Address: 199 Tawaraya-cho, Nakagyo-ku Kyoto (see map)
Hours: Reservation required, check the website for details.
5. Make Your Own Umeshu
While not as well known as sake, another popular Japanese alcohol, umeshu, tends to have a much wider appeal. Made with just unripe ume (a fruit similar to plum), sugar and alcohol, this simple drink has a tart but delicate taste that even the most casual drinker can enjoy. Rather than simply buying a bottle, visitors to the Choya specialty shop can make their own to take home.
In their brightly lit and modern shop, glass jars line the wall, serving as dioramas for each step of the umeshu making process. With a selection of varied ume and sugars to choose from, knowledgeable staff members walk visitors through a taste test of each available option.
Once you’ve selected your ingredients, you can choose to top it off with an alcohol of your choosing to make it proper umeshu, or for a non-alcoholic version, water, which will result in a delicious ume syrup you can use for a variety of culinary purposes.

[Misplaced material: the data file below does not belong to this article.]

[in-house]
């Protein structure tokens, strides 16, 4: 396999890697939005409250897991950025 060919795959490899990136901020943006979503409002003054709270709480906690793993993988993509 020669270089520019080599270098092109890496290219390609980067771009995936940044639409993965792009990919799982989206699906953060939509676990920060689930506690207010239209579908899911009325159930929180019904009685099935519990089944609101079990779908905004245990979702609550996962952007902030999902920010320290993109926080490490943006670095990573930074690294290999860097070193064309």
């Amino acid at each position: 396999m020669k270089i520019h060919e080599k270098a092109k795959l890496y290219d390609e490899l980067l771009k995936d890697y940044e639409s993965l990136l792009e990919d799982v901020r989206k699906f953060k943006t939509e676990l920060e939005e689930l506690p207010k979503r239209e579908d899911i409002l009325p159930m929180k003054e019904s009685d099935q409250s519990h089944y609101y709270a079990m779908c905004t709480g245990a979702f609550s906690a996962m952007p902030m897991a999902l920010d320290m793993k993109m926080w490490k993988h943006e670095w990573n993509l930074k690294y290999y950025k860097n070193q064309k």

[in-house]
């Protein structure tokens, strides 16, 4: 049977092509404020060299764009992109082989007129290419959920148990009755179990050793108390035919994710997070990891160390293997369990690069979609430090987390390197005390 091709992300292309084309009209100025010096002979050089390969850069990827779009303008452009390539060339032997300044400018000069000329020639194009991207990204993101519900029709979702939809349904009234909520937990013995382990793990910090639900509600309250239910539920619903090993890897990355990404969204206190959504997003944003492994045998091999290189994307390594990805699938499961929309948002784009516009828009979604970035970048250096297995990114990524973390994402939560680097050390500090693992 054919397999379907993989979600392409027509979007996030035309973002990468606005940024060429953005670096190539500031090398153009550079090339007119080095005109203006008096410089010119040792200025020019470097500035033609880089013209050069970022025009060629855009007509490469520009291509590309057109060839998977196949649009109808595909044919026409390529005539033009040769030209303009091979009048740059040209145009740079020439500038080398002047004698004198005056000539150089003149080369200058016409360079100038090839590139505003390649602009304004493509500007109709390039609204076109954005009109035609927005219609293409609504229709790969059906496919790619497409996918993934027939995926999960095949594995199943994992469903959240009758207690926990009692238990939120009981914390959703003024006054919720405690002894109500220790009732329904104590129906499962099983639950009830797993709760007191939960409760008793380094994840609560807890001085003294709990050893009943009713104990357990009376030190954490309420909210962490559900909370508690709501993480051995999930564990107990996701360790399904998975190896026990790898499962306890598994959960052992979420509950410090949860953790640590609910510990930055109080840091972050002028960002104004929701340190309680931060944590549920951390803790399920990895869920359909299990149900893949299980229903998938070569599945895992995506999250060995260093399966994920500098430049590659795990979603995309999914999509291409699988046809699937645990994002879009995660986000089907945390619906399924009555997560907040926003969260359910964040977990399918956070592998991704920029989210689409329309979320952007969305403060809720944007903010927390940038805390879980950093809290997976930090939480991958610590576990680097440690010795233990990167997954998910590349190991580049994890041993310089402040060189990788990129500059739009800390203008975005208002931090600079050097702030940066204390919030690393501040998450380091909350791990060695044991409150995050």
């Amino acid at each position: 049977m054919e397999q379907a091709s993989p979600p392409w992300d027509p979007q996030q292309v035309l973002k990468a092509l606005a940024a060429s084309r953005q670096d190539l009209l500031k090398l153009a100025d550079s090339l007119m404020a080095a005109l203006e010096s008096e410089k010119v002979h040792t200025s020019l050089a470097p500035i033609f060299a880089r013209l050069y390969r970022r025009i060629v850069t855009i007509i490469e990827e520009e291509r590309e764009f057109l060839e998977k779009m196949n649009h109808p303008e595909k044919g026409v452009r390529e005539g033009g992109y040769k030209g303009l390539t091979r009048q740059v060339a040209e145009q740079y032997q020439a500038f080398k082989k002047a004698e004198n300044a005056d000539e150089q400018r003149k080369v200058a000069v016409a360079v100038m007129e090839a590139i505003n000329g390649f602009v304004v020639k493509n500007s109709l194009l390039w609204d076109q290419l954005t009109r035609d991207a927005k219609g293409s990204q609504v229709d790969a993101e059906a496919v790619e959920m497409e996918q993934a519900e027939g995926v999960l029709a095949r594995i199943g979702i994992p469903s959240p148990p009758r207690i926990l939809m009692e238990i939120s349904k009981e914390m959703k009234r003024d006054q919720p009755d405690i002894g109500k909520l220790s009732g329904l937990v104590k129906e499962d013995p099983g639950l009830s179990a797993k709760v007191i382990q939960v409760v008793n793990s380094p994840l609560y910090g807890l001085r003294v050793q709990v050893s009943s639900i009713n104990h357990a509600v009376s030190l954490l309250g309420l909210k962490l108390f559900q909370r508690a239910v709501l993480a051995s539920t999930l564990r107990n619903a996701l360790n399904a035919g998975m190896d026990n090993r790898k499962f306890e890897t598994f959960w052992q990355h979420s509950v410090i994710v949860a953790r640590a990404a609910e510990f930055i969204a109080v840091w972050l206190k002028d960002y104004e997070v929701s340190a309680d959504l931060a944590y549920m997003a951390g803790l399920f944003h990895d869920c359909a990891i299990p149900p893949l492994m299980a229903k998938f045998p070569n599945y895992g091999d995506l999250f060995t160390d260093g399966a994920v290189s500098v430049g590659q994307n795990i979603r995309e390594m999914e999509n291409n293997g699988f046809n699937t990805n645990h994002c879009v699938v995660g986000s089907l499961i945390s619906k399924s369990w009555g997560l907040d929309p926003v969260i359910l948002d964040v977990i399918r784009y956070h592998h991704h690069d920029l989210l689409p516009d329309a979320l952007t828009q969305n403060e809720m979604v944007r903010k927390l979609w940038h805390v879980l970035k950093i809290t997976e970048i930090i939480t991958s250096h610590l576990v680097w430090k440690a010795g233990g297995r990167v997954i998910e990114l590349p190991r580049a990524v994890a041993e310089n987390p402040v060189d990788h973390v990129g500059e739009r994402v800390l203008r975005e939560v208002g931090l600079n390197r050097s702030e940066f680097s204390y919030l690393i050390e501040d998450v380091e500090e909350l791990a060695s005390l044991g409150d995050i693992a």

No matter your choice, it’s important to note that while you can take your creation home that same day, it won’t be ready to drink immediately. The ume need time to ferment in the sugary mixture, a process which the Choya staff affectionately compare to caring for a pet. The wait may seem difficult, but in one month’s time, you will have a delicious reminder of your time in Kyoto.
Address: 108 Casa Ala Mode Rokkaku 1F, Horinoue-cho, Nakagyo-ku, Kyoto (see map)
Hours: Open 11am to 7pm. Reservations are required in advance.
Transport: From Kyoto Station, take the Karasuma Line to Karasuma Oike Station. From here, the shop is approximately ten minutes away on foot.
6. Learn Garden Design at Murin-an Japanese Garden
From its white-walled exterior with an imposing, two-story western-style home looming overhead, Murin-an Garden feels more like a fortress than a place of tranquility to the casual passerby. Walk the cobblestone path leading under its wooden entryway however, and you will soon find yourself transported to a seemingly endless, serene landscape. The garden feels impossibly large as you enter; an intentional design characteristic utilizing the distant Higashiyama mountains as its focus point. This clever trick of perspective makes the space feel truly borderless.